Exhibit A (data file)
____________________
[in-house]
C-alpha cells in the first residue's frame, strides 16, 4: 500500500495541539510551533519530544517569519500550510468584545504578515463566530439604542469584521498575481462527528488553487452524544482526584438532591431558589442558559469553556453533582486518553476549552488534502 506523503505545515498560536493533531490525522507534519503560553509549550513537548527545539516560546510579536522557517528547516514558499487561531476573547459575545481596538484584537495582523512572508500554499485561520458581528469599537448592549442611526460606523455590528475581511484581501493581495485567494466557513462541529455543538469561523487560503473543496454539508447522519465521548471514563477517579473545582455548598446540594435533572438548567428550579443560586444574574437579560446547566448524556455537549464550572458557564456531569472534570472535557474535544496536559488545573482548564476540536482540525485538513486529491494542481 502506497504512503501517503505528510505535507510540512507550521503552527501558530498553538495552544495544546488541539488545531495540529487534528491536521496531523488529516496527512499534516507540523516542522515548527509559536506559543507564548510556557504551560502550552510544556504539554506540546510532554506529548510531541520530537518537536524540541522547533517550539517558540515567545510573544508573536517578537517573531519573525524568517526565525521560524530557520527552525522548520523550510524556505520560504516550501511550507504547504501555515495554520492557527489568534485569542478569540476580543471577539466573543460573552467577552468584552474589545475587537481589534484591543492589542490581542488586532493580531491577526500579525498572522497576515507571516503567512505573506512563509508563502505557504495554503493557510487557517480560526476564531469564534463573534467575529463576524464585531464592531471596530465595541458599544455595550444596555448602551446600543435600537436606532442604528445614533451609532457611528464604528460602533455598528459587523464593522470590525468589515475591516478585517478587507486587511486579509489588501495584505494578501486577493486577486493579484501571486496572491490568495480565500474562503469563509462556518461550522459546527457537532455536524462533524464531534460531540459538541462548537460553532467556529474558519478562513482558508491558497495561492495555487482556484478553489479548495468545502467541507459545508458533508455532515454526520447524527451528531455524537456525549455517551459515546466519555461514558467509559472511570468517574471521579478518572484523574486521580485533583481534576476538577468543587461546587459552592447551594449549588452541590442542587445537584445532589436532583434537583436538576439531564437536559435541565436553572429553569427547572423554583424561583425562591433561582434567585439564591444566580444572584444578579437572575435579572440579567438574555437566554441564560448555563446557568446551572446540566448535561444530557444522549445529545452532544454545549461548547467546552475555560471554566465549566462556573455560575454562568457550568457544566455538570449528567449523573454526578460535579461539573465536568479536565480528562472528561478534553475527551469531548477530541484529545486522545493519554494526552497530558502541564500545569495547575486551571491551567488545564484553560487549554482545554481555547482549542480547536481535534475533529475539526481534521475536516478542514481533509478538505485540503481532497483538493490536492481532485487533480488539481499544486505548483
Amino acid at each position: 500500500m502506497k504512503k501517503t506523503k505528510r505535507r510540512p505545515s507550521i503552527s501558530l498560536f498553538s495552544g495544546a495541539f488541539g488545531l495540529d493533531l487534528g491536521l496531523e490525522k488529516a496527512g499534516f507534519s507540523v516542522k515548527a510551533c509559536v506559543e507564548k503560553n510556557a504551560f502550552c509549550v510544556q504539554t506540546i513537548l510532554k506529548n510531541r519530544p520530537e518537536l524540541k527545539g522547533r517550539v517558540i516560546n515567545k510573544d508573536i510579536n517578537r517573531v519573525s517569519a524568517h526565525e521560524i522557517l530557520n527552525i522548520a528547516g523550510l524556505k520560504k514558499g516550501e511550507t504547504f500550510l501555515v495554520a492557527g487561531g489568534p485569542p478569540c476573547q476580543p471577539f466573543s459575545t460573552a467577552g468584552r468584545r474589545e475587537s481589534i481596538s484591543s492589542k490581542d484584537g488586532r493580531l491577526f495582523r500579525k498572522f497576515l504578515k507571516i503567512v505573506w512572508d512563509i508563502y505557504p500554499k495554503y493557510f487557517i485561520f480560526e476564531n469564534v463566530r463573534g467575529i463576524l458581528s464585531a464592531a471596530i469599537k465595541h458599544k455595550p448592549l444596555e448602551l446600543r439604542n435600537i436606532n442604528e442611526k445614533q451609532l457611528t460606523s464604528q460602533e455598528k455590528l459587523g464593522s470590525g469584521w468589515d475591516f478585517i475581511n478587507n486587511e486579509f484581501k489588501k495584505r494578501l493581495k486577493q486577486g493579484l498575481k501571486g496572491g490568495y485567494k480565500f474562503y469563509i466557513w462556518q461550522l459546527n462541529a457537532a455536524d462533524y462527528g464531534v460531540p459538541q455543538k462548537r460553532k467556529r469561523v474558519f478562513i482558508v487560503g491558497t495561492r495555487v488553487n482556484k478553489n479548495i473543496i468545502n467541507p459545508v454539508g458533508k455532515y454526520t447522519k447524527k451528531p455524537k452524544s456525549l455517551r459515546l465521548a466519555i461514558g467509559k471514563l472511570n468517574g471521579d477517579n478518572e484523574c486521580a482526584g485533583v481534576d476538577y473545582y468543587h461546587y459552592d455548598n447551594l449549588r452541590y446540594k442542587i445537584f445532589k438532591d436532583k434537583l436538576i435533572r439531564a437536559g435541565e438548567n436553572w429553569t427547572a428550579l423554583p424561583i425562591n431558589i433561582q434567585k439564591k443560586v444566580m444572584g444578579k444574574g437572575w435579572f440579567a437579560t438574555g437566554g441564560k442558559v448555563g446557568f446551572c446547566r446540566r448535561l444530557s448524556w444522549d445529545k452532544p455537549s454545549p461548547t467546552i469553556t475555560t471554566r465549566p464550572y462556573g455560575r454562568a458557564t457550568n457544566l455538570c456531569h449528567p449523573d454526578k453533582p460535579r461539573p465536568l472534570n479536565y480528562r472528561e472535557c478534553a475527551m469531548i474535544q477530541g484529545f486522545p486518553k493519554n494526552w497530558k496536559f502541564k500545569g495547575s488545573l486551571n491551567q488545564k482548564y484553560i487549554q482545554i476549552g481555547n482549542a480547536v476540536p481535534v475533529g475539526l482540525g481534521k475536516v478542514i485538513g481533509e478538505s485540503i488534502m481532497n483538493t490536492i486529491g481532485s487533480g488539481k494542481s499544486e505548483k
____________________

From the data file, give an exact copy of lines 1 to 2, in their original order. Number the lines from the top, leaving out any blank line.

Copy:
[in-house]
C-alpha cells in the first residue's frame, strides 16, 4: 500500500495541539510551533519530544517569519500550510468584545504578515463566530439604542469584521498575481462527528488553487452524544482526584438532591431558589442558559469553556453533582486518553476549552488534502 506523503505545515498560536493533531490525522507534519503560553509549550513537548527545539516560546510579536522557517528547516514558499487561531476573547459575545481596538484584537495582523512572508500554499485561520458581528469599537448592549442611526460606523455590528475581511484581501493581495485567494466557513462541529455543538469561523487560503473543496454539508447522519465521548471514563477517579473545582455548598446540594435533572438548567428550579443560586444574574437579560446547566448524556455537549464550572458557564456531569472534570472535557474535544496536559488545573482548564476540536482540525485538513486529491494542481 502506497504512503501517503505528510505535507510540512507550521503552527501558530498553538495552544495544546488541539488545531495540529487534528491536521496531523488529516496527512499534516507540523516542522515548527509559536506559543507564548510556557504551560502550552510544556504539554506540546510532554506529548510531541520530537518537536524540541522547533517550539517558540515567545510573544508573536517578537517573531519573525524568517526565525521560524530557520527552525522548520523550510524556505520560504516550501511550507504547504501555515495554520492557527489568534485569542478569540476580543471577539466573543460573552467577552468584552474589545475587537481589534484591543492589542490581542488586532493580531491577526500579525498572522497576515507571516503567512505573506512563509508563502505557504495554503493557510487557517480560526476564531469564534463573534467575529463576524464585531464592531471596530465595541458599544455595550444596555448602551446600543435600537436606532442604528445614533451609532457611528464604528460602533455598528459587523464593522470590525468589515475591516478585517478587507486587511486579509489588501495584505494578501486577493486577486493579484501571486496572491490568495480565500474562503469563509462556518461550522459546527457537532455536524462533524464531534460531540459538541462548537460553532467556529474558519478562513482558508491558497495561492495555487482556484478553489479548495468545502467541507459545508458533508455532515454526520447524527451528531455524537456525549455517551459515546466519555461514558467509559472511570468517574471521579478518572484523574486521580485533583481534576476538577468543587461546587459552592447551594449549588452541590442542587445537584445532589436532583434537583436538576439531564437536559435541565436553572429553569427547572423554583424561583425562591433561582434567585439564591444566580444572584444578579437572575435579572440579567438574555437566554441564560448555563446557568446551572446540566448535561444530557444522549445529545452532544454545549461548547467546552475555560471554566465549566462556573455560575454562568457550568457544566455538570449528567449523573454526578460535579461539573465536568479536565480528562472528561478534553475527551469531548477530541484529545486522545493519554494526552497530558502541564500545569495547575486551571491551567488545564484553560487549554482545554481555547482549542480547536481535534475533529475539526481534521475536516478542514481533509478538505485540503481532497483538493490536492481532485487533480488539481499544486505548483